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MRI Software Bugs Could Upend Years Of Research ( 95

An anonymous reader shares a report on The Register: A whole pile of "this is how your brain looks like" MRI-based science has been invalidated because someone finally got around to checking the data. The problem is simple: to get from a high-resolution magnetic resonance imaging scan of the brain to a scientific conclusion, the brain is divided into tiny "voxels". Software, rather than humans, then scans the voxels looking for clusters. When you see a claim that "scientists know when you're about to move an arm: these images prove it", they're interpreting what they're told by the statistical software. Now, boffins from Sweden and the UK have cast doubt on the quality of the science, because of problems with the statistical software: it produces way too many false positives. In this paper at PNAS, they write: "the most common software packages for fMRI analysis (SPM, FSL, AFNI) can result in false-positive rates of up to 70%. These results question the validity of some 40,000 fMRI studies and may have a large impact on the interpretation of neuroimaging results."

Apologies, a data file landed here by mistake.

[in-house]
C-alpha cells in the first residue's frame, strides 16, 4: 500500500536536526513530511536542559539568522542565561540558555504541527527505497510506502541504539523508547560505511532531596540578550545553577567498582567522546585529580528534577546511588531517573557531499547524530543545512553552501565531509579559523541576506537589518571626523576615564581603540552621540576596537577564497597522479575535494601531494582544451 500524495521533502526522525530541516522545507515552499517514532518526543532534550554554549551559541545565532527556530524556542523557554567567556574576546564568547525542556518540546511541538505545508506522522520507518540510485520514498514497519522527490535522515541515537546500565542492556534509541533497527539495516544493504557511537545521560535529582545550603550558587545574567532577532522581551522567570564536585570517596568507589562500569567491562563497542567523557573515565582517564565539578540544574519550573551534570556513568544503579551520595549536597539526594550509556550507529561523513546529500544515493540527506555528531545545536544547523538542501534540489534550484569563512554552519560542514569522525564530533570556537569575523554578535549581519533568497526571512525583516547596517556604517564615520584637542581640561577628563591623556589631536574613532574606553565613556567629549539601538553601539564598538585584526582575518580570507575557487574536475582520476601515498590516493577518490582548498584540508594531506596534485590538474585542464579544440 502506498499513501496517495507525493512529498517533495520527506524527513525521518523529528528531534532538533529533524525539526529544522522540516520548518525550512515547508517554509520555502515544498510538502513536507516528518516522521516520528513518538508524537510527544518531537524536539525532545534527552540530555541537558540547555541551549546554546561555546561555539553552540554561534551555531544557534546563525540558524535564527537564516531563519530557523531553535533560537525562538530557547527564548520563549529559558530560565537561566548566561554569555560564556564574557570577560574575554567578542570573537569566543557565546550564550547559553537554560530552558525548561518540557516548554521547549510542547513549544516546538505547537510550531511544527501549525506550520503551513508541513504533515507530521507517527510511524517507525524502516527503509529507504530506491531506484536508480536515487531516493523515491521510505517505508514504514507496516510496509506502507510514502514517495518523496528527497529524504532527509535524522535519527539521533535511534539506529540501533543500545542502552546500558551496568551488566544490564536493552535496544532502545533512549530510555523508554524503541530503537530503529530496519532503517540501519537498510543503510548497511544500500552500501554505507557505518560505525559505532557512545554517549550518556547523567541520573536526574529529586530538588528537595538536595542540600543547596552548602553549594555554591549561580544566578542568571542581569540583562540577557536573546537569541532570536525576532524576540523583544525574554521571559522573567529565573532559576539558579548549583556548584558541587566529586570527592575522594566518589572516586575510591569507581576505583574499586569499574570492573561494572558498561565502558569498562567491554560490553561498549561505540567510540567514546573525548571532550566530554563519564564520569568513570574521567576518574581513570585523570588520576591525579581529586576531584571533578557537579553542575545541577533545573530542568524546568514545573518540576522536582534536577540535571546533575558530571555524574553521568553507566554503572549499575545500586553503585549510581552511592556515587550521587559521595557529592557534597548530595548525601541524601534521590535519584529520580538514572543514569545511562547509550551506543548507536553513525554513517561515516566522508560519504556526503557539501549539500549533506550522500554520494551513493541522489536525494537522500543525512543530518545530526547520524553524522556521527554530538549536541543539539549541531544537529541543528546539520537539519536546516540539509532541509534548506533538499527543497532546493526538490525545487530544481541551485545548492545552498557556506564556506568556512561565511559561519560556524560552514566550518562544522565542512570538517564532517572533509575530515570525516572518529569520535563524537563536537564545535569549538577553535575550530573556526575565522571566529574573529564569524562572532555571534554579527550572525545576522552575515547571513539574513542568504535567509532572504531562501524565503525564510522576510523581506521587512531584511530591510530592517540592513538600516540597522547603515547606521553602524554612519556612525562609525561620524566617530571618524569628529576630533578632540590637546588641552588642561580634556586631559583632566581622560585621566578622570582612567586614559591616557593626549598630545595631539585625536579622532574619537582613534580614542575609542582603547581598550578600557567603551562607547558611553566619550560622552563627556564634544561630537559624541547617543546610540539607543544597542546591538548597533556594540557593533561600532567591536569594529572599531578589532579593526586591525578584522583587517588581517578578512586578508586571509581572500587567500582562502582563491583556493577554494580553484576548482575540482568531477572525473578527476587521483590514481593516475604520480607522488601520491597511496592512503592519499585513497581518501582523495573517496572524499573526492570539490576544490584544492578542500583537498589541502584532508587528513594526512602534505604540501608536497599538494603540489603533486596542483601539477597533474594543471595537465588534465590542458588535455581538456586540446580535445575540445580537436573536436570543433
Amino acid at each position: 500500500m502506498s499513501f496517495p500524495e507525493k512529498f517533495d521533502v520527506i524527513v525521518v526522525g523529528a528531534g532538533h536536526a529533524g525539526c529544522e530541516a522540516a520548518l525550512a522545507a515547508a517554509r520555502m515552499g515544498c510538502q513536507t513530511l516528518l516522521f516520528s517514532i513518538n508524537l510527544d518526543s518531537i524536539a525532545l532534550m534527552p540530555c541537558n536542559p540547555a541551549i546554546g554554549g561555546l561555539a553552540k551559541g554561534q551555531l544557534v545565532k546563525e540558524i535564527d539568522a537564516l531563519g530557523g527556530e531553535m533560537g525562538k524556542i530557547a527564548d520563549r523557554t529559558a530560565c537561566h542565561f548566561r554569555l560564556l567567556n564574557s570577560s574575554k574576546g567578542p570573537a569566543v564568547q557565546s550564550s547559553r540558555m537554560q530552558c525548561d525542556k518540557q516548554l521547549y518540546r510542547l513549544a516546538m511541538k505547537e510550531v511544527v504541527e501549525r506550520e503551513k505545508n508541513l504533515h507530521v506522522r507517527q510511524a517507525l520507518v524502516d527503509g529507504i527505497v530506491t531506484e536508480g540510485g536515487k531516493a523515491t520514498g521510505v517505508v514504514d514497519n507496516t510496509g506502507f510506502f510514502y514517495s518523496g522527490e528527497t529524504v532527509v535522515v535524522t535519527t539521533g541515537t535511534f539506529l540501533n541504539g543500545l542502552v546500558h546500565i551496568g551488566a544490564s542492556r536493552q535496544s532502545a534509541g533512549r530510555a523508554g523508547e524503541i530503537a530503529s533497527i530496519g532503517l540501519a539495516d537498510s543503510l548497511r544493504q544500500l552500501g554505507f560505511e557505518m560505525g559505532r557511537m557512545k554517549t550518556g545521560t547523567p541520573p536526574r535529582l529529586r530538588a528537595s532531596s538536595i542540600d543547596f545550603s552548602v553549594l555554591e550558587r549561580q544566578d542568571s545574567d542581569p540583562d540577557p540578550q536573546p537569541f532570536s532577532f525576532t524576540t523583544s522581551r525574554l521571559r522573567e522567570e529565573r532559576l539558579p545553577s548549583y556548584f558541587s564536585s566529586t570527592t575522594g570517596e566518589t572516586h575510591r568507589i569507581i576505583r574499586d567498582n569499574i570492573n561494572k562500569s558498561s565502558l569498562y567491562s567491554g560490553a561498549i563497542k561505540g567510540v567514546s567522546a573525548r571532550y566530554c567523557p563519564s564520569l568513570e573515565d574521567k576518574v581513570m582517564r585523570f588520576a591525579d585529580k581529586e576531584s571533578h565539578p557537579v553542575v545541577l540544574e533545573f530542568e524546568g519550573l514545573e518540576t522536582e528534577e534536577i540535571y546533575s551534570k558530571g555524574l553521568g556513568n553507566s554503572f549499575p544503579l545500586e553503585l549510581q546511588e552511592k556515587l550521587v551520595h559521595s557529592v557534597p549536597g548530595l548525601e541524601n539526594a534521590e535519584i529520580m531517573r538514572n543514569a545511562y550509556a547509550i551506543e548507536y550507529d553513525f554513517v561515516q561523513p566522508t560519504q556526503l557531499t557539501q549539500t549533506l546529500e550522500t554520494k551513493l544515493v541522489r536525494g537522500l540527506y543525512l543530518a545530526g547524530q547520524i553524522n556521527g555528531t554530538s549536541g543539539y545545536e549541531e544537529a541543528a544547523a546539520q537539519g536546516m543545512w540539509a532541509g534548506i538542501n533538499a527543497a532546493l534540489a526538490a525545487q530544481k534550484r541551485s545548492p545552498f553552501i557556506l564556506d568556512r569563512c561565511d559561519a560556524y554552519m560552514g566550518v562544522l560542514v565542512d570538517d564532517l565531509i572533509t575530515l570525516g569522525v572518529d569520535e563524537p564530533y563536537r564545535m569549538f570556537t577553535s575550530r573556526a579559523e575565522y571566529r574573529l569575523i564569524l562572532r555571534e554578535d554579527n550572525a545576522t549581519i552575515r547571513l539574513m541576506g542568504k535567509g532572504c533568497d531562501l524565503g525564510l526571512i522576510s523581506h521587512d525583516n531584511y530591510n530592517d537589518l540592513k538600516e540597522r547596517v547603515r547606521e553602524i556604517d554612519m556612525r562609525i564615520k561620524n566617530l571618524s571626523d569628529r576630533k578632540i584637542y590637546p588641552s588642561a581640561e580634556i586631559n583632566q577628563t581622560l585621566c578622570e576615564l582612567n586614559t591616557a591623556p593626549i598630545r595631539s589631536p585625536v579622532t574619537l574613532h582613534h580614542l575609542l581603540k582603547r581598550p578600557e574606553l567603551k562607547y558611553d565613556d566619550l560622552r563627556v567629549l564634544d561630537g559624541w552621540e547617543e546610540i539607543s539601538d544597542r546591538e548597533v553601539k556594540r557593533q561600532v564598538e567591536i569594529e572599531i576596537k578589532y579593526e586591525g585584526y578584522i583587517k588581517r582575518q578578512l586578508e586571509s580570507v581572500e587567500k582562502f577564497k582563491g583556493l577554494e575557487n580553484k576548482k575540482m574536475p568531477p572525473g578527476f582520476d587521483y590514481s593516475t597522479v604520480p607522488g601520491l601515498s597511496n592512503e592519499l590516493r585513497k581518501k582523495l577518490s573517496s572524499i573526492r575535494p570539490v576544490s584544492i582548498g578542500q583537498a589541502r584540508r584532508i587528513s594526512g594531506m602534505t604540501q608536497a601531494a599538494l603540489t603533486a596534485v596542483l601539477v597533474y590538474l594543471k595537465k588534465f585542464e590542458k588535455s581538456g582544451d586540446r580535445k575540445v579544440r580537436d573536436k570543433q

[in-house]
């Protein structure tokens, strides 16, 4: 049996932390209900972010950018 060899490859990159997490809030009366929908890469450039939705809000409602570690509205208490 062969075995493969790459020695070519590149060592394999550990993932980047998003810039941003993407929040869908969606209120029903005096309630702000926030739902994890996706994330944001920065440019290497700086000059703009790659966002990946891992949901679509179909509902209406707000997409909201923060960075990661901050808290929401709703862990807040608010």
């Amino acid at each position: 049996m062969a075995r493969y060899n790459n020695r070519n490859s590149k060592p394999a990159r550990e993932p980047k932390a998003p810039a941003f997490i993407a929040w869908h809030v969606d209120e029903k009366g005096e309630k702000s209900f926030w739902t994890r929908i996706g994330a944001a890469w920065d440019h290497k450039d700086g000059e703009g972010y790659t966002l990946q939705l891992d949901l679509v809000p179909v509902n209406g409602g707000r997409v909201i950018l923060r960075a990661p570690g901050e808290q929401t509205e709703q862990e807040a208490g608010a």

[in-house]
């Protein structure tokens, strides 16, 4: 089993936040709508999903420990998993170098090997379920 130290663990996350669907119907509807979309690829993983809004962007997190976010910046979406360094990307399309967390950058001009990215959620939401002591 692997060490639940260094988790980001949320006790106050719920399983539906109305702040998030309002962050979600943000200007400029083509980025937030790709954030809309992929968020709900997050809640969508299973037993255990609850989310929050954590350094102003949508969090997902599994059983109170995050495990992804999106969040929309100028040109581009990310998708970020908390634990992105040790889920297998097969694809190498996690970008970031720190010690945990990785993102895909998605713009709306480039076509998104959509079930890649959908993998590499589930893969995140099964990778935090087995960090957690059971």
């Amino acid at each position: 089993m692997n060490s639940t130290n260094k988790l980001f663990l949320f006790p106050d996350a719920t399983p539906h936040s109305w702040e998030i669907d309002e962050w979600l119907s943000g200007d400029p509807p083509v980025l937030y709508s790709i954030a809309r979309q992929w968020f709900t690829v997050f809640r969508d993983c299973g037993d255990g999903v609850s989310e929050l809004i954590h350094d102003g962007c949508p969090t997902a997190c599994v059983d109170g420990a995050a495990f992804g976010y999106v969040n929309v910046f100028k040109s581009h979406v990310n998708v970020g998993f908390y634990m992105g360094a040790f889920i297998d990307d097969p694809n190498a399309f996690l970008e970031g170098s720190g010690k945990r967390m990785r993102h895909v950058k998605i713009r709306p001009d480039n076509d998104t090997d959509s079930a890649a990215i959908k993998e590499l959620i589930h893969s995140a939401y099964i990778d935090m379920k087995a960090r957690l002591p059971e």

Cops Deploy StingRay Anti-Terror Tech Against $50 Chicken-Wing Thief ( 194

An anonymous reader shares a report on The Register: Police in Maryland, U.S., used controversial cellphone-tracking technology intended only for the most serious crimes to track down a man who stole $50 of chicken wings. Police in Annapolis -- an hour's drive from the heart of government in Washington DC -- used a StingRay cell tower simulator in an effort to find the location of a man who had earlier robbed a Pizza Boli employee of 15 chicken wings and three sandwiches. Total worth: $56.77. In that case, according to the police log, a court order was sought and received but in many other cases across the United States, the technology is being used with minimal oversight, despite the fact it is only supposed to be used in the most serious cases such as terrorism.Annapolis police never found the thief.